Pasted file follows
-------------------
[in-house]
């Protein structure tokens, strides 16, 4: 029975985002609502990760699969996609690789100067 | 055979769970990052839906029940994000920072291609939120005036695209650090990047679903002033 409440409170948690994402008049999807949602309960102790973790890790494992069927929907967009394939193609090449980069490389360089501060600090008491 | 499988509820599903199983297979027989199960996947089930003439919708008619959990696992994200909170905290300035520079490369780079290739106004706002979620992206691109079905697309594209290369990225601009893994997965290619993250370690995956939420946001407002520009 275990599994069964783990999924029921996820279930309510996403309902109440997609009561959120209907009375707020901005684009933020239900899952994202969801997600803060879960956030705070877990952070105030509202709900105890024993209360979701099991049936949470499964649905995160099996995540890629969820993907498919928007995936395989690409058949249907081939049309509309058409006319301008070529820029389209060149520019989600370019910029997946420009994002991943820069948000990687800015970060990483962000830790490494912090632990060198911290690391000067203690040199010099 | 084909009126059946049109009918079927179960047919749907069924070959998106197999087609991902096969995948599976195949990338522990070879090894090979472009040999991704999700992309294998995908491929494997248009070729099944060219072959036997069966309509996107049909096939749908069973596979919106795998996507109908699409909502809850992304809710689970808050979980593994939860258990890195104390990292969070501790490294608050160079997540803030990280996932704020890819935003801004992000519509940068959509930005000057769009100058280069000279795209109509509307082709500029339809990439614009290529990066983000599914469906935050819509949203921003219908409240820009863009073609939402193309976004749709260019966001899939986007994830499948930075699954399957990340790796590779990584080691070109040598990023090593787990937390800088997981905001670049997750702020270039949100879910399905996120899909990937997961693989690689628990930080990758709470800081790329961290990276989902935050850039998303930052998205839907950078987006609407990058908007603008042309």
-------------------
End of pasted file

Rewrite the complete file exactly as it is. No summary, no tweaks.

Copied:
[in-house]
């Protein structure tokens, strides 16, 4: 029975985002609502990760699969996609690789100067 | 055979769970990052839906029940994000920072291609939120005036695209650090990047679903002033 409440409170948690994402008049999807949602309960102790973790890790494992069927929907967009394939193609090449980069490389360089501060600090008491 | 499988509820599903199983297979027989199960996947089930003439919708008619959990696992994200909170905290300035520079490369780079290739106004706002979620992206691109079905697309594209290369990225601009893994997965290619993250370690995956939420946001407002520009 275990599994069964783990999924029921996820279930309510996403309902109440997609009561959120209907009375707020901005684009933020239900899952994202969801997600803060879960956030705070877990952070105030509202709900105890024993209360979701099991049936949470499964649905995160099996995540890629969820993907498919928007995936395989690409058949249907081939049309509309058409006319301008070529820029389209060149520019989600370019910029997946420009994002991943820069948000990687800015970060990483962000830790490494912090632990060198911290690391000067203690040199010099 | 084909009126059946049109009918079927179960047919749907069924070959998106197999087609991902096969995948599976195949990338522990070879090894090979472009040999991704999700992309294998995908491929494997248009070729099944060219072959036997069966309509996107049909096939749908069973596979919106795998996507109908699409909502809850992304809710689970808050979980593994939860258990890195104390990292969070501790490294608050160079997540803030990280996932704020890819935003801004992000519509940068959509930005000057769009100058280069000279795209109509509307082709500029339809990439614009290529990066983000599914469906935050819509949203921003219908409240820009863009073609939402193309976004749709260019966001899939986007994830499948930075699954399957990340790796590779990584080691070109040598990023090593787990937390800088997981905001670049997750702020270039949100879910399905996120899909990937997961693989690689628990930080990758709470800081790329961290990276989902935050850039998303930052998205839907950078987006609407990058908007603008042309």